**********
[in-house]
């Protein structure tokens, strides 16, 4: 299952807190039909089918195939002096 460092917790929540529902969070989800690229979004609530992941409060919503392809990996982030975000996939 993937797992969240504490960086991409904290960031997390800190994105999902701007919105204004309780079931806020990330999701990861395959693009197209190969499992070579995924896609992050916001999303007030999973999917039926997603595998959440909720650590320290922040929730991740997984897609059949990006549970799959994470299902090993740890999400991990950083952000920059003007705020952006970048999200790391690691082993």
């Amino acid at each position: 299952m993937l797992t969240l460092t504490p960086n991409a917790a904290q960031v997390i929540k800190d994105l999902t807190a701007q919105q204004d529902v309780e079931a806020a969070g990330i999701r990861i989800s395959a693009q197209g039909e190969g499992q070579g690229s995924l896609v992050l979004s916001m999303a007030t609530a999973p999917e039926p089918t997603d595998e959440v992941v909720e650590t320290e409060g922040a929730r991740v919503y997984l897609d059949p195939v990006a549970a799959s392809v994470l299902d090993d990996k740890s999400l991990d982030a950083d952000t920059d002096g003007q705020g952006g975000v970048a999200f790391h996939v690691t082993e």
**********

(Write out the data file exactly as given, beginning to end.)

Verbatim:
[in-house]
């Protein structure tokens, strides 16, 4: 299952807190039909089918195939002096 460092917790929540529902969070989800690229979004609530992941409060919503392809990996982030975000996939 993937797992969240504490960086991409904290960031997390800190994105999902701007919105204004309780079931806020990330999701990861395959693009197209190969499992070579995924896609992050916001999303007030999973999917039926997603595998959440909720650590320290922040929730991740997984897609059949990006549970799959994470299902090993740890999400991990950083952000920059003007705020952006970048999200790391690691082993």
């Amino acid at each position: 299952m993937l797992t969240l460092t504490p960086n991409a917790a904290q960031v997390i929540k800190d994105l999902t807190a701007q919105q204004d529902v309780e079931a806020a969070g990330i999701r990861i989800s395959a693009q197209g039909e190969g499992q070579g690229s995924l896609v992050l979004s916001m999303a007030t609530a999973p999917e039926p089918t997603d595998e959440v992941v909720e650590t320290e409060g922040a929730r991740v919503y997984l897609d059949p195939v990006a549970a799959s392809v994470l299902d090993d990996k740890s999400l991990d982030a950083d952000t920059d002096g003007q705020g952006g975000v970048a999200f790391h996939v690691t082993e």